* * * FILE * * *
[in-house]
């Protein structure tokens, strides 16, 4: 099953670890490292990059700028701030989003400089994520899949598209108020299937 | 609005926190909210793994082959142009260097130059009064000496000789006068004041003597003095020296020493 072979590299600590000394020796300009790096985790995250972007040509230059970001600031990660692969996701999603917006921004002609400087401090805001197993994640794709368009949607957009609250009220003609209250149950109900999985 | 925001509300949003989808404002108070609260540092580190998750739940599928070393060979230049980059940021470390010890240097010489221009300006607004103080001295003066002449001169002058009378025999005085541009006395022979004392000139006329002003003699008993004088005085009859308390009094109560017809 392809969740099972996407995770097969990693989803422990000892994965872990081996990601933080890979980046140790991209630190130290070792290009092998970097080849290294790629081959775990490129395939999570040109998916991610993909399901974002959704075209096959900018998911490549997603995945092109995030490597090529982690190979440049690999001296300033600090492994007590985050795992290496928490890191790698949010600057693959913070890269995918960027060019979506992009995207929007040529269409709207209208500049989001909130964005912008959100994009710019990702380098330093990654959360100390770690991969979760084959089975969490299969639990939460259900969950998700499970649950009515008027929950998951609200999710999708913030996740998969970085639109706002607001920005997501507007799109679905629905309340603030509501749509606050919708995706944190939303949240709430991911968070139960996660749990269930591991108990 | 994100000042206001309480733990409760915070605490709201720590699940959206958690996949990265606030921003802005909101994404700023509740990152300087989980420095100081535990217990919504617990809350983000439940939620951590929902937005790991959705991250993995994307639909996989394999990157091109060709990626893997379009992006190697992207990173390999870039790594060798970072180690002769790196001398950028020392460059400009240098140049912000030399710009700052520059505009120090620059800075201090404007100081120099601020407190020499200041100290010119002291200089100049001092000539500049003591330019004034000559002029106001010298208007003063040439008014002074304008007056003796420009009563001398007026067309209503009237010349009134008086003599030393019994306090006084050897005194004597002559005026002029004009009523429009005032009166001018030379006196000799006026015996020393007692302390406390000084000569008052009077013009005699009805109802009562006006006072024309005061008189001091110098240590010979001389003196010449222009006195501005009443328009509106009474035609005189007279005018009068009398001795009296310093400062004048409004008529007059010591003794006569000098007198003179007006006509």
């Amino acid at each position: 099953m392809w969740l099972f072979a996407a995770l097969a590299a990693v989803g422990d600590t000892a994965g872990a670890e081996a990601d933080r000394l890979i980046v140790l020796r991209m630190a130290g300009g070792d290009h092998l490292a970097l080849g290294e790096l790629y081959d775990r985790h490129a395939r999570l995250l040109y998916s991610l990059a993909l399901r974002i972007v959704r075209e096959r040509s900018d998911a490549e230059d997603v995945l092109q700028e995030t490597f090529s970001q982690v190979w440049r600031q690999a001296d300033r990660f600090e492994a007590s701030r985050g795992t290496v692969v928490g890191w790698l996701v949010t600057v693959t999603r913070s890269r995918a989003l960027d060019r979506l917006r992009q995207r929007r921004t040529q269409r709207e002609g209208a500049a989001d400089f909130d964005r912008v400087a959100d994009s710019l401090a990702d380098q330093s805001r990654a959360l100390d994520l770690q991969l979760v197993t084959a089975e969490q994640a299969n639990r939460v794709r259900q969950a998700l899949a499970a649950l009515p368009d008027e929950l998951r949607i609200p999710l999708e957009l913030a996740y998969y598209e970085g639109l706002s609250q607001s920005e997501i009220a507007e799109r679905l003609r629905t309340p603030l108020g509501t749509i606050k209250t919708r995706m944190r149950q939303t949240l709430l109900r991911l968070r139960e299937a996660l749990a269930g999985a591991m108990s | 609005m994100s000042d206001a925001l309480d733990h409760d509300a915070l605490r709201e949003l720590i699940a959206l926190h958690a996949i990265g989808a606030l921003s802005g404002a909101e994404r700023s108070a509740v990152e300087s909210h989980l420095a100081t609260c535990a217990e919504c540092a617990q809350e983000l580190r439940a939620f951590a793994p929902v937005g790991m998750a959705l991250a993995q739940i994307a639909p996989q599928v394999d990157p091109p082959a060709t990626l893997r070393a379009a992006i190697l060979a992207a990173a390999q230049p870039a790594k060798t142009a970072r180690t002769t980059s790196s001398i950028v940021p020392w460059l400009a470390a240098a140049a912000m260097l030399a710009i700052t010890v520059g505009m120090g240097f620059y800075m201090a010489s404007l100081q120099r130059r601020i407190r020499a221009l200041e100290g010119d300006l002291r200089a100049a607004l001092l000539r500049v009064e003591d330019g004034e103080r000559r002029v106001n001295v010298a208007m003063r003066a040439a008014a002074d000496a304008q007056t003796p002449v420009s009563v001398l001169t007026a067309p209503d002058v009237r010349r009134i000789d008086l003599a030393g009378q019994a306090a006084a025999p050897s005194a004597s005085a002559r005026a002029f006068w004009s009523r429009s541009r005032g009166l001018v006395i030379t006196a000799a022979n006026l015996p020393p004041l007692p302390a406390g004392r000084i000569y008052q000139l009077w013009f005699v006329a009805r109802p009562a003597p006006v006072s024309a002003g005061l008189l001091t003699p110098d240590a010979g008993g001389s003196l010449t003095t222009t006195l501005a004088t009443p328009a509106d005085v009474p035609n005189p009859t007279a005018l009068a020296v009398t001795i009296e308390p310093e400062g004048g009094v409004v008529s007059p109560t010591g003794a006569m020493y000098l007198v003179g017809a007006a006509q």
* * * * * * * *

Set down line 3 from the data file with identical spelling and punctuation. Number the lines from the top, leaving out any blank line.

């Amino acid at each position: 099953m392809w969740l099972f072979a996407a995770l097969a590299a990693v989803g422990d600590t000892a994965g872990a670890e081996a990601d933080r000394l890979i980046v140790l020796r991209m630190a130290g300009g070792d290009h092998l490292a970097l080849g290294e790096l790629y081959d775990r985790h490129a395939r999570l995250l040109y998916s991610l990059a993909l399901r974002i972007v959704r075209e096959r040509s900018d998911a490549e230059d997603v995945l092109q700028e995030t490597f090529s970001q982690v190979w440049r600031q690999a001296d300033r990660f600090e492994a007590s701030r985050g795992t290496v692969v928490g890191w790698l996701v949010t600057v693959t999603r913070s890269r995918a989003l960027d060019r979506l917006r992009q995207r929007r921004t040529q269409r709207e002609g209208a500049a989001d400089f909130d964005r912008v400087a959100d994009s710019l401090a990702d380098q330093s805001r990654a959360l100390d994520l770690q991969l979760v197993t084959a089975e969490q994640a299969n639990r939460v794709r259900q969950a998700l899949a499970a649950l009515p368009d008027e929950l998951r949607i609200p999710l999708e957009l913030a996740y998969y598209e970085g639109l706002s609250q607001s920005e997501i009220a507007e799109r679905l003609r629905t309340p603030l108020g509501t749509i606050k209250t919708r995706m944190r149950q939303t949240l709430l109900r991911l968070r139960e299937a996660l749990a269930g999985a591991m108990s | 609005m994100s000042d206001a925001l309480d733990h409760d509300a915070l605490r709201e949003l720590i699940a959206l926190h958690a996949i990265g989808a606030l921003s802005g404002a909101e994404r700023s108070a509740v990152e300087s909210h989980l420095a100081t609260c535990a217990e919504c540092a617990q809350e983000l580190r439940a939620f951590a793994p929902v937005g790991m998750a959705l991250a993995q739940i994307a639909p996989q599928v394999d990157p091109p082959a060709t990626l893997r070393a379009a992006i190697l060979a992207a990173a390999q230049p870039a790594k060798t142009a970072r180690t002769t980059s790196s001398i950028v940021p020392w460059l400009a470390a240098a140049a912000m260097l030399a710009i700052t010890v520059g505009m120090g240097f620059y800075m201090a010489s404007l100081q120099r130059r601020i407190r020499a221009l200041e100290g010119d300006l002291r200089a100049a607004l001092l000539r500049v009064e003591d330019g004034e103080r000559r002029v106001n001295v010298a208007m003063r003066a040439a008014a002074d000496a304008q007056t003796p002449v420009s009563v001398l001169t007026a067309p209503d002058v009237r010349r009134i000789d008086l003599a030393g009378q019994a306090a006084a025999p050897s005194a004597s005085a002559r005026a002029f006068w004009s009523r429009s541009r005032g009166l001018v006395i030379t006196a000799a022979n006026l015996p020393p004041l007692p302390a406390g004392r000084i000569y008052q000139l009077w013009f005699v006329a009805r109802p009562a003597p006006v006072s024309a002003g005061l008189l001091t003699p110098d240590a010979g008993g001389s003196l010449t003095t222009t006195l501005a004088t009443p328009a509106d005085v009474p035609n005189p009859t007279a005018l009068a020296v009398t001795i009296e308390p310093e400062g004048g009094v409004v008529s007059p109560t010591g003794a006569m020493y000098l007198v003179g017809a007006a006509q």